Monday, August 2, 2010

Where Are China's Ancient Monuments?

David Frum has written a book review on Belknap's The Early Chinese Empires (Vol. I of VI). Among many pithy reflections, he offers this:
Despite the amazing and even terrifying continuity of Chinese culture, it is really astonishing how little of ancient China there remains for anybody to look at. Lewis off-handedly mentions at one point that there remains not a single surviving house or palace from Han China. There are not even ruins.

There's no equivalent of the Parthenon or the Roman Forum, no Pantheon or Colosseum. You can come closer to the present: There's no real Chinese equivalent for Notre Dame or the Palazzo Vecchio. For all its overpowering continuity, China does not preserve physical remains of the past.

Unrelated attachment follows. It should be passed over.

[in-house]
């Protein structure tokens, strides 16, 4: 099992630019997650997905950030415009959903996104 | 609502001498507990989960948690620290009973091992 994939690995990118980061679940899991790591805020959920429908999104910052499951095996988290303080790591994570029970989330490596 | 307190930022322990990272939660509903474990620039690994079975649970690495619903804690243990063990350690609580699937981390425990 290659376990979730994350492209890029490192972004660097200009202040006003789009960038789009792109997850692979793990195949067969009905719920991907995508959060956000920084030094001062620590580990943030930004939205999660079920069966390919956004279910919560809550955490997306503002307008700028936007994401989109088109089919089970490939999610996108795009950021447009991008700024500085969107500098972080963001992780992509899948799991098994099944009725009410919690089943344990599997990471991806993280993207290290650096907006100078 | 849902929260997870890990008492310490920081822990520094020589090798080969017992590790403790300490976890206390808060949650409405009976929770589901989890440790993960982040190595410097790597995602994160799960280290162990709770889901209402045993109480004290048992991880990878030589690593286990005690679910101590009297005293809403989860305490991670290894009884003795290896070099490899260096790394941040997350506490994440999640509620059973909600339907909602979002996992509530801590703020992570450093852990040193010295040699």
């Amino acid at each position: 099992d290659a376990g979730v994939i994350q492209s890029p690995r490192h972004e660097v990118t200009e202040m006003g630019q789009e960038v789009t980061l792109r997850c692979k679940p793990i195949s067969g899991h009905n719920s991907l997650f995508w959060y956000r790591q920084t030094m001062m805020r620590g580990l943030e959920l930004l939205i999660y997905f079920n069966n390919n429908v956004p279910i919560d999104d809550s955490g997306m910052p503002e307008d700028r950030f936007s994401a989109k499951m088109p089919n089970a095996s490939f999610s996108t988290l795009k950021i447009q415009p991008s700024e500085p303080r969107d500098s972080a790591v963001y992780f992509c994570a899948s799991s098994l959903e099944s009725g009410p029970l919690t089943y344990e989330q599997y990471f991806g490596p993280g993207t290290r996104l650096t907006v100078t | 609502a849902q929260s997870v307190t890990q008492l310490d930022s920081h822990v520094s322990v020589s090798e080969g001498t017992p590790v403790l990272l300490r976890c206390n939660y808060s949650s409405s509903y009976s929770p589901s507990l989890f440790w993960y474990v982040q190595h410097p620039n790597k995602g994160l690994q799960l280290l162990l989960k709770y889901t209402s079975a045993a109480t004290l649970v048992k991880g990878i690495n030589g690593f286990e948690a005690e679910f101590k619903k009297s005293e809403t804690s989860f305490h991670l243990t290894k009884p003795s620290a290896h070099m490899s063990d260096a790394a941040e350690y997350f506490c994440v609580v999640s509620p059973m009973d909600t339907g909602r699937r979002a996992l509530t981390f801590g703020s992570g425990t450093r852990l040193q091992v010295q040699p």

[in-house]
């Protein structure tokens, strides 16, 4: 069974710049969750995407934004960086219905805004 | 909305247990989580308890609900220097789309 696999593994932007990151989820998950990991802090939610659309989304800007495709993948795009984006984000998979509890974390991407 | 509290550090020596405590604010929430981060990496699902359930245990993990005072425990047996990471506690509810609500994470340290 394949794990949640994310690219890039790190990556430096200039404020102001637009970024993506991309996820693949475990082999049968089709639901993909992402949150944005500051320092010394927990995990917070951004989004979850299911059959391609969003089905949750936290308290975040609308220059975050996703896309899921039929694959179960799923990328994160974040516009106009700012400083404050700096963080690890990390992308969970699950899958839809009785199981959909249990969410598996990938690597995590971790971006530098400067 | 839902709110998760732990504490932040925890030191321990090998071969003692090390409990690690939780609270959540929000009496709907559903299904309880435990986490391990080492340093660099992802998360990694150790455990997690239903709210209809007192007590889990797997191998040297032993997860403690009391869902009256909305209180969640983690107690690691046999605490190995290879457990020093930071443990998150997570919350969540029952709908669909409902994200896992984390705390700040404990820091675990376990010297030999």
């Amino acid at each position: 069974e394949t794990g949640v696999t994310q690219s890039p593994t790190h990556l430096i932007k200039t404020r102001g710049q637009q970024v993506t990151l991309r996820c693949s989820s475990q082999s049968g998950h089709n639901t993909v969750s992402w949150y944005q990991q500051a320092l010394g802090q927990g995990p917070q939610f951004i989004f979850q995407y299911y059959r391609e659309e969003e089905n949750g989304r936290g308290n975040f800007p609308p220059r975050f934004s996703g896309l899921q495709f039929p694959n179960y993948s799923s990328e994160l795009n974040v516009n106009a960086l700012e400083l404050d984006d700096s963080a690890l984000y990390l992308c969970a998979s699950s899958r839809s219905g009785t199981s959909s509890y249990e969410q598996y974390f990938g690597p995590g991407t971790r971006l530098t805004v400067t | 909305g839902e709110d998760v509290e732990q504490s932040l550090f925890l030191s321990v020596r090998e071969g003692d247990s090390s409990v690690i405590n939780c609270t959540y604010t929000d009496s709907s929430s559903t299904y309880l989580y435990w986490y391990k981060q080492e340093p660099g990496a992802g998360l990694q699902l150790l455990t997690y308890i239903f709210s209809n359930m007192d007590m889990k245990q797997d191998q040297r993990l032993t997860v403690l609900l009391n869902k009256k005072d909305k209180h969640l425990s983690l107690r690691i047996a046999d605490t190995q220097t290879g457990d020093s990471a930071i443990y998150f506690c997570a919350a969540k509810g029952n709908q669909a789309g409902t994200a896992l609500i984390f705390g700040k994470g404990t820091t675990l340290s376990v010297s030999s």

It must be interjected here that a certain Wall does leap to mind, but beyond that, can you name another monument? This absence is indeed striking, and once stated seems like it should always have been obvious. Why? Are people's identities wrapped in culture but not at all with specific government administrations, therefore obviating nostalgia? ("We're in China, regardless of whether our own Parthenon still is.") Or for the conspiracy-minded, might it result from a pragmatic policy that each conqueror or dynasty has made sure to erase the monuments of preceding rulers, so they could create the past at their leisure, as Orwell suggested an ideal dictator would? Maybe it's something far more mundane; reliance on wooden structures that unlike the Coliseum or the Pyramids, don't weather so well?

Finally, maybe a millennia-old strong central government of a large nation has left no room for the provinces to leave behind their own castles? Japan has a rich heritage of castles and kofun, but Japan was also not strongly unified until the seventeeth century.

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